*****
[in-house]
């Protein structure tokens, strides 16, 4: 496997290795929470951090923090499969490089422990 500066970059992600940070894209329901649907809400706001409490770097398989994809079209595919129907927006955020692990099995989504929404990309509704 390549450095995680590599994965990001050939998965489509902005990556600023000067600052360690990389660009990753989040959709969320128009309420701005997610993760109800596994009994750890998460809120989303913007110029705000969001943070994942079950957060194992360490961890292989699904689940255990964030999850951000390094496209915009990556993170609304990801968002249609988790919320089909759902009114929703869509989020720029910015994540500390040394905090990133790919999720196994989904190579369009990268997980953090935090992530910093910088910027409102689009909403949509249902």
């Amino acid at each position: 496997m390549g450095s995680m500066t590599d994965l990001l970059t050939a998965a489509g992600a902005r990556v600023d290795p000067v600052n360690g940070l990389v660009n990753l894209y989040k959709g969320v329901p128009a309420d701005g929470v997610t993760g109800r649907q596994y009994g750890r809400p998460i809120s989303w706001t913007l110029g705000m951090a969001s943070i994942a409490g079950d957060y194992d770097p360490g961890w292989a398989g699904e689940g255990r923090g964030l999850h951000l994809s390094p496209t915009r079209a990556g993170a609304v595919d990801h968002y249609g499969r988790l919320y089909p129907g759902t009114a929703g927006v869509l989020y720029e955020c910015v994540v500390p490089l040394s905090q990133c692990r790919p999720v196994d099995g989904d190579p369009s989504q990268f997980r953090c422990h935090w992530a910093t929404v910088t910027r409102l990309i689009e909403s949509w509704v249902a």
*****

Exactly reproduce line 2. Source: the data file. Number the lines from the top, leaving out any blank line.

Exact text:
């Protein structure tokens, strides 16, 4: 496997290795929470951090923090499969490089422990 500066970059992600940070894209329901649907809400706001409490770097398989994809079209595919129907927006955020692990099995989504929404990309509704 390549450095995680590599994965990001050939998965489509902005990556600023000067600052360690990389660009990753989040959709969320128009309420701005997610993760109800596994009994750890998460809120989303913007110029705000969001943070994942079950957060194992360490961890292989699904689940255990964030999850951000390094496209915009990556993170609304990801968002249609988790919320089909759902009114929703869509989020720029910015994540500390040394905090990133790919999720196994989904190579369009990268997980953090935090992530910093910088910027409102689009909403949509249902």